Rain chief technology officer Gustav Schoeman and Cool Ideas co-owner Paul Butschi are among the many South Africans who have installed backup power solutions at their homes to fight load-shedding.
Numerous households have turned to generators or solar and battery backups to provide power when it’s their turn to endure Eskom’s rotational power cuts.
In some instances, people have installed fully-fledged off-grid systems to avoid Eskom completely.
However, this can be an expensive exercise costing upwards of R150,000 to R200,000 for the average home.
A medium-scale on-grid solution is a more cost-effective solution to help you stay powered for the full duration of load-shedding and help you shave some of your household energy usage off your Eskom bill.
Given that Schoeman and Butschi are among the most tech-savvy business leaders in the country, we asked them what they were using.
These two executives managed to build capable solutions at around R50,000.
Below is what they had to say about their setups.
Gustav Schoeman — Rain CTO
Schoeman uses a fairly straightforward system — a hybrid inverter with a lithium-ion battery pack.
This has been mounted next to his distribution board inside a cabinet in his house.
It consists of a Goodwe ES 4.6kW hybrid inverter paired with a 48V 100Ah lithium-ion battery.
The system can provide a maximum output of 4.6kW at any given time.
The battery has a maximum storage capacity of 4.8kWh, but to avoid damaging it through discharging too deeply, he lowered the effective usable capacity to around 3.8kWh.
Schoeman’s entire house runs on this system, excluding heavy appliances like the washing machine, tumble dryer, geyser, and air conditioners.
“It easily runs everything else during load shedding, and the system has never dropped lower than 75% of available capacity,” Schoeman said.
His inverter also supports solar panels, and he plans to add these to generate some of his own electricity.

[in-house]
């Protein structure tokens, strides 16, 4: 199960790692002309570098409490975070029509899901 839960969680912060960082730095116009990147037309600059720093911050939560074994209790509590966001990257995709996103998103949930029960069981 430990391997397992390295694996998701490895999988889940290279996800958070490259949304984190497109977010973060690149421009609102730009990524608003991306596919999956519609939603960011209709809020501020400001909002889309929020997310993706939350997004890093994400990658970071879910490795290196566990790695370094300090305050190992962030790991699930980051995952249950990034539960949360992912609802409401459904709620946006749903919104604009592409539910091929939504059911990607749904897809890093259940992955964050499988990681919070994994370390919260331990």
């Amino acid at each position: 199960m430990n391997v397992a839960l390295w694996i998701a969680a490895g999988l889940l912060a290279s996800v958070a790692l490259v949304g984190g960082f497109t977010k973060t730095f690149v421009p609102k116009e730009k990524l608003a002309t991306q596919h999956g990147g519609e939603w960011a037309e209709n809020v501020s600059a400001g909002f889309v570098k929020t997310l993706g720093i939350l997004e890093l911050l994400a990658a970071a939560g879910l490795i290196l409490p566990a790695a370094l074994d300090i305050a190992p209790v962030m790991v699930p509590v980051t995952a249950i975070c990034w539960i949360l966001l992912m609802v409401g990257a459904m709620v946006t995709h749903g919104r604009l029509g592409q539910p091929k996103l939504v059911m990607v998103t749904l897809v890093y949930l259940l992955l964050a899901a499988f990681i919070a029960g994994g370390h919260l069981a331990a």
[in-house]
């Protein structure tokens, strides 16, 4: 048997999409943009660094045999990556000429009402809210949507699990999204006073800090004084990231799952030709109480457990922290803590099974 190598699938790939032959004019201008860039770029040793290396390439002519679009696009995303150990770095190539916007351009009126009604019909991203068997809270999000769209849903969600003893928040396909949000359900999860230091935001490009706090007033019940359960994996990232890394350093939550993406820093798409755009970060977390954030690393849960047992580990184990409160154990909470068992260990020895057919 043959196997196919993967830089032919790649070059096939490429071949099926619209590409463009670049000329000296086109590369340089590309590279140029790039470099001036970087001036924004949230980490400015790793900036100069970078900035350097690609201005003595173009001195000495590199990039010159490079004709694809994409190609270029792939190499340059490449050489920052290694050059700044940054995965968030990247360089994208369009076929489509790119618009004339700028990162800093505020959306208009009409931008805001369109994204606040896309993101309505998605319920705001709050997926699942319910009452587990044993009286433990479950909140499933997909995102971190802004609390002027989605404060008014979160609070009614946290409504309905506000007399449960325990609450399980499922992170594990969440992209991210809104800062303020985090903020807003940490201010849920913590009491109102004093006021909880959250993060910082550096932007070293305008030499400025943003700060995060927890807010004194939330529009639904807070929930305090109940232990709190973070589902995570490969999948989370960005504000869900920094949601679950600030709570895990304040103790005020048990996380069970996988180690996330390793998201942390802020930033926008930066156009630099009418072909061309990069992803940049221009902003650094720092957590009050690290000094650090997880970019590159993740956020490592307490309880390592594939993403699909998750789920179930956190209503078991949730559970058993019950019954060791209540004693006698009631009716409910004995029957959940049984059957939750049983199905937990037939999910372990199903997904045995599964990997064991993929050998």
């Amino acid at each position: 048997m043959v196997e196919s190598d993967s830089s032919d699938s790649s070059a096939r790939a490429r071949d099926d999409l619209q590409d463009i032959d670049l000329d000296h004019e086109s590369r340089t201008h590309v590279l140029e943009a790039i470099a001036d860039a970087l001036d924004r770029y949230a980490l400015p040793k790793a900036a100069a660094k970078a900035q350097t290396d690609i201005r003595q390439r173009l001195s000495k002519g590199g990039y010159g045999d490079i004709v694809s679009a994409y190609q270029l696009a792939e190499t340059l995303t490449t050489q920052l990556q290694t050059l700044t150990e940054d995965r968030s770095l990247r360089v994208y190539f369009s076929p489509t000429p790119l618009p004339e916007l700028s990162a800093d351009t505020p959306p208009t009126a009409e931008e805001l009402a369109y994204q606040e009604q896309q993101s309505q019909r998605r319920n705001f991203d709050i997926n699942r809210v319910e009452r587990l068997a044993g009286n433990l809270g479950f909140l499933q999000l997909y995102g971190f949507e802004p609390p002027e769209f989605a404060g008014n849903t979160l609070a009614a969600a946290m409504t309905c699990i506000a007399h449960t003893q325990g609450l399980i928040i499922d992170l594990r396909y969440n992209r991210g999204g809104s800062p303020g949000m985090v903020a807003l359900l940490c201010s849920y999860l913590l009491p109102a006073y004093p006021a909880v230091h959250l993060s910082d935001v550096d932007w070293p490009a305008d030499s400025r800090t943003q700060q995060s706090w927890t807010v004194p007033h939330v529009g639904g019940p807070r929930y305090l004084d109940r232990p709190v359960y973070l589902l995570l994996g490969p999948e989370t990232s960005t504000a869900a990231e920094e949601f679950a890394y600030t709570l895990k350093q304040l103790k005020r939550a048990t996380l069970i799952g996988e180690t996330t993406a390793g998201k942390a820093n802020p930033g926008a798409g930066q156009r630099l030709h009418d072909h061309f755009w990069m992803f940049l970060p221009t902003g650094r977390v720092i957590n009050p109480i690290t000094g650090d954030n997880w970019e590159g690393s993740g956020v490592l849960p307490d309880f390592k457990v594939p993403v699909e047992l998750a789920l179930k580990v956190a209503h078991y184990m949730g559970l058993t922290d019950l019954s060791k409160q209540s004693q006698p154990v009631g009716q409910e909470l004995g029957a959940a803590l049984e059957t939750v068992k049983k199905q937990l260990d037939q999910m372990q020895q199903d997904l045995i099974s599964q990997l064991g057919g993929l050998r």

Paul Butschi – Cool Ideas co-founder and co-owner
Paul Butschi has a more elaborate solution that offers similar maximum power output but additional storage.
His house is home to three people and a cottage with two more occupants.
It consists of the following:
- Schneider XW4024 Inverter 4.4kW – R4,000
- 2 x Schneider MPPT60 charge controllers – R8,000 each
- 8 x 120Ah (1.44kWh each) Omnipower Gel batteries – R1,200 each
- 12 x 275W JASolar – R1,459 each
The solution, therefore, cost Butschi about R47,108.
Combined with an installation cost of R14,000, it works out to R61,108.
The inverter was bought at a discount from someone who had emigrated from South Africa, while the solar panels were purchased from a wholesaler.
Butschi said it provides peak solar power of just over 2kW.
Monitoring stats shared by Butschi showed the system had generated around 2,070.7kWh of electricity in the first seven months of 2021.
This equates to about 296kWh per month or about 9.9kWh per day.
While this is below the total electricity usage in his household, which was around 750kWh to 1,000kWh per month, it is more than sufficient for load-shedding and would significantly decrease his bill.
“I installed the system around August 2018. It has been completely critical for the way we live and need power considering that running an ISP is a 24/7 operation,” Butschi said.
“It has paid itself back over many times already.”